Why should blackness be funny? Sammy right to demand apology

By Sports Desk June 11, 2020

Former West Indies captain Darren Sammy had every right to be angry with former Sunrisers Hyderabad teammates after their use of a racial slur to refer to him, even in jest, someone’s ‘blackness’ should never be the butt of a joke.

As such, it was a major disappointment to see some fans of the sport, not only accuse the player of seeking attention but also going on to further insultingly claim that he has no right to be upset.

The word used to describe the West Indian, Kalu, by one of its definitions on a list of ethnic slurs is itemized as literally meaning ‘blackie, generally used for black-skinned people in India, can also have racist overtone when referring to Africans.’ 

In a region with a long history of racial discrimination, it's hard to buy the excuse that the use of ‘blackie’ to refer to a black West Indian was used as a term of endearment. In all likelihood, it might have been used mockingly and in jest but why should that be accepted as normal or ok, how can the colour of a person’s skin be a source of even casual, 'harmless' ridicule.

If there were a bunch of roses would it be funny that one rose was redder than the rest?  It sounds ridiculous, doesn’t it?  Of course, it does.  Perhaps the reason Sammy is being told to lighten up may come from the fact that some of us, at some deep subconscious level, believe being darker than someone else is somehow misfortune. 

To some Asian and Caribbean societies that have had their mentalities warped by the negative effects of slavery and/or by the oppressive regime of colonialism, perhaps such a thing seems casual or normal. The time is right though to call some of these things what they are, even if we don’t expect them to change, or are not necessarily offended by them. Let us not insist that someone else does not have the right to do so.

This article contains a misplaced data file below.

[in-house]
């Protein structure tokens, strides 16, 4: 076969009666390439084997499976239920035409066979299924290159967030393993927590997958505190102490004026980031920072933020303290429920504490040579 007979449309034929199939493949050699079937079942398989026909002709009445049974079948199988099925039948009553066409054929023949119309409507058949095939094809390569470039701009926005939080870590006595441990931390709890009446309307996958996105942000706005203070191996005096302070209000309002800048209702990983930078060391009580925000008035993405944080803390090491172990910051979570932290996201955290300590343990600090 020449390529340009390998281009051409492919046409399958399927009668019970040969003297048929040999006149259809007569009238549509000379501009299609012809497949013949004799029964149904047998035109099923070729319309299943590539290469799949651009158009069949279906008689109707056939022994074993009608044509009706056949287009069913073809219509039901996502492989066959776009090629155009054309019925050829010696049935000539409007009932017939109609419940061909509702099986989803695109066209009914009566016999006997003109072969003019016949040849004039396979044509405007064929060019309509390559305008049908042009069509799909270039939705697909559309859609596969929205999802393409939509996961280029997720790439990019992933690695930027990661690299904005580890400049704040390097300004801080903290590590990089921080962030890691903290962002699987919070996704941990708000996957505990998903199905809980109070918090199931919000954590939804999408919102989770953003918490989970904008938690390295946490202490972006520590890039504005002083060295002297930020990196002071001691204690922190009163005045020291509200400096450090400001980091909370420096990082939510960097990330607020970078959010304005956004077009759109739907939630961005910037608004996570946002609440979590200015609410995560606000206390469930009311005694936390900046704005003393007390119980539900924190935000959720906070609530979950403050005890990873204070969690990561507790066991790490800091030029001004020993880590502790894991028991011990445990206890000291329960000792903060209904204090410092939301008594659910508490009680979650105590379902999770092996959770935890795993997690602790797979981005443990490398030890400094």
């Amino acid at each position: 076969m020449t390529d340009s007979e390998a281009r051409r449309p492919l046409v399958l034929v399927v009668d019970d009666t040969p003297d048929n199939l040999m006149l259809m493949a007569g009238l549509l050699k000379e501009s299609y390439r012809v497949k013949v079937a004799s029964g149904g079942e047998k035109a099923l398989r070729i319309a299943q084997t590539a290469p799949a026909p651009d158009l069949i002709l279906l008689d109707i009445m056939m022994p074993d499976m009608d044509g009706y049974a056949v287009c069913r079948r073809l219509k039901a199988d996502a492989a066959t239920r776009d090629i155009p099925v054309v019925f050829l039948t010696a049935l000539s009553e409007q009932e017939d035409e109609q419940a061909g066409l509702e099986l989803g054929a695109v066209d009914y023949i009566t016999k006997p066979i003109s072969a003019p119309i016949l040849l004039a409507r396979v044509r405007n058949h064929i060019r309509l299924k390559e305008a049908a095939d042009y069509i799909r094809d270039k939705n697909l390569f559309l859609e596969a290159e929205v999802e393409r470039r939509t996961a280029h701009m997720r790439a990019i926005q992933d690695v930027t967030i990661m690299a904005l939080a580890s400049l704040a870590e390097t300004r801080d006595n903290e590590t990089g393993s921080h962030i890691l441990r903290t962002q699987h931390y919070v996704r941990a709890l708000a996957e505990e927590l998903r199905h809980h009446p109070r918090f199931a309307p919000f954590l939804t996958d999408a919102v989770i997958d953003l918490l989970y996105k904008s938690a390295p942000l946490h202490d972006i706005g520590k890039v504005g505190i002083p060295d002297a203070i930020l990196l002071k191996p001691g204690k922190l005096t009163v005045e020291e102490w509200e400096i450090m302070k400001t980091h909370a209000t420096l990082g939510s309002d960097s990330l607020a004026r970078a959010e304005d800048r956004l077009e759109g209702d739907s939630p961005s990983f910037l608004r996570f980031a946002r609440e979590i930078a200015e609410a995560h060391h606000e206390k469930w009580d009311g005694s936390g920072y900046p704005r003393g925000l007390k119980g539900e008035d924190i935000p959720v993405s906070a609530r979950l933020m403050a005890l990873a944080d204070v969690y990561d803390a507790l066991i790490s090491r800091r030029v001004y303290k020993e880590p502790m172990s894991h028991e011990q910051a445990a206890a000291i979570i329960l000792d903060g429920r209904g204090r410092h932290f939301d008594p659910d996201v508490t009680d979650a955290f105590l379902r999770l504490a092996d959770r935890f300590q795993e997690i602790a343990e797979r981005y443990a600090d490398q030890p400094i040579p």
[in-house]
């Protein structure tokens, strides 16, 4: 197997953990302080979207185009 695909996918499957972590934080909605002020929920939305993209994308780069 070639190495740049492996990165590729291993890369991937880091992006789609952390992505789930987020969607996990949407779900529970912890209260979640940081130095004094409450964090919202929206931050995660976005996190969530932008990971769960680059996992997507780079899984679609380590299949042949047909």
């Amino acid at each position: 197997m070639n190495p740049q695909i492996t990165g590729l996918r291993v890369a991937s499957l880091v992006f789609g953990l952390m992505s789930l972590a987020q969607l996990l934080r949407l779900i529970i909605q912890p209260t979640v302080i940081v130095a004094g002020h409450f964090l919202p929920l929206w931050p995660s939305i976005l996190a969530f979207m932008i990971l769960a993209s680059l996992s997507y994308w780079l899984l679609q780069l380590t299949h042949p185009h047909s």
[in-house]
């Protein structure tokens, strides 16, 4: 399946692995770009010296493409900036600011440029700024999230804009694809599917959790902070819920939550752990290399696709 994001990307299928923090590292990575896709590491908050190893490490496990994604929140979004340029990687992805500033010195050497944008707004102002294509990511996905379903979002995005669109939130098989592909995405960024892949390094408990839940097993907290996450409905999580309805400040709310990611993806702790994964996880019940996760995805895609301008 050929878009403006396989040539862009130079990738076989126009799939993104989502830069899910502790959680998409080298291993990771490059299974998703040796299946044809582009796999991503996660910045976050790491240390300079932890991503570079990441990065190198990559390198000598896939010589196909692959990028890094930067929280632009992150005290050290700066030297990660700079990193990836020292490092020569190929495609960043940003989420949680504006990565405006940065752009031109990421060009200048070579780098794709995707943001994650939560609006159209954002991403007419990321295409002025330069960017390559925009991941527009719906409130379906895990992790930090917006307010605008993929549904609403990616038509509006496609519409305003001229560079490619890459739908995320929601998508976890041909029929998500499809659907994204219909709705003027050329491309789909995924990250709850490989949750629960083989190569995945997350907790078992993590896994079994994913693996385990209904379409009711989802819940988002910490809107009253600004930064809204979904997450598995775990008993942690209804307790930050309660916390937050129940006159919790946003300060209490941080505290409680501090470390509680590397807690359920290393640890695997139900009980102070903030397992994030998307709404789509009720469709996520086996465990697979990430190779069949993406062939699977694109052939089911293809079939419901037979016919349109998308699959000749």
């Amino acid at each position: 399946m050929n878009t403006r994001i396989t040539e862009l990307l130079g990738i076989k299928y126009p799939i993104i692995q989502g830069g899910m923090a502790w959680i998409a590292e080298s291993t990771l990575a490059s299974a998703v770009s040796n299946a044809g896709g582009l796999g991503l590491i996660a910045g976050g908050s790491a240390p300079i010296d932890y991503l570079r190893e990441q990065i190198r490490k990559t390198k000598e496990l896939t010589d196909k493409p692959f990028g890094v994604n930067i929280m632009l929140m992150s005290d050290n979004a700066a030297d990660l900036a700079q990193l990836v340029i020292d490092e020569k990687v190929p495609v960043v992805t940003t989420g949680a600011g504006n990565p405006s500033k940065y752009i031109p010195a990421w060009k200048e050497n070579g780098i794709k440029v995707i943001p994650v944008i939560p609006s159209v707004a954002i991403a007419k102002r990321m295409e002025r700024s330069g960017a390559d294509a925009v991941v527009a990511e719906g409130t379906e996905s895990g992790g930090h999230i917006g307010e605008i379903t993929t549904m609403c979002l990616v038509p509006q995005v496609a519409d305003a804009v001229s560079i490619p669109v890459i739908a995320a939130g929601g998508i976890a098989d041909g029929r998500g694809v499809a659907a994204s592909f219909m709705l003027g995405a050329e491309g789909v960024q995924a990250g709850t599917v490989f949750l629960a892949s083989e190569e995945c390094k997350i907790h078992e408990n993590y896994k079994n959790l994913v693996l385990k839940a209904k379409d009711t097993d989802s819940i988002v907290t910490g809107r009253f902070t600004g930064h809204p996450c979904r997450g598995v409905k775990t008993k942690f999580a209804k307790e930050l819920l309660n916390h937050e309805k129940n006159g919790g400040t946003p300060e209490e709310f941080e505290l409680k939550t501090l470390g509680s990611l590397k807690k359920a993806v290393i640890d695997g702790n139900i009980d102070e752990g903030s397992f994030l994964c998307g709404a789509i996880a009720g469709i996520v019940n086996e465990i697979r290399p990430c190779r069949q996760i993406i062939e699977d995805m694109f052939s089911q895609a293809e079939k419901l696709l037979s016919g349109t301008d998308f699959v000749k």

After all, we haven’t heard about any nicknames given to Brendan Taylor, Dale Steyn and Aaron Finch some of the white teammates who would have been on the squad with Sammy.  If there was, I stand corrected but would love to hear the light-hearted or playful joke or nicknames for how ‘white’ they were. If it is that jokes about standing out for having different colour skin is funny or is deserving of cuddly nicknames, then it should surely fall on both sides of the colour spectrum.

It is also disingenuous to suggest that because the West Indian captain has referred to himself as black, then it shouldn’t be a problem.  

Surely we don’t mean to associate Sammy’s reference to himself as a proud or confident black man with being called the equivalent of a ‘blackie’.

What would have been more hurtful for the player was the fact that he even laughed along with it, only to find out later on that he was in fact, the subject of the joke.

Coming out in support of Sammy, however, former West Indies teammate Chris Gayle rightly pointed out ‘it’s never too late to fight for the right cause’.  In this case, Sammy is well within his right to demand an apology and he should get one.

 

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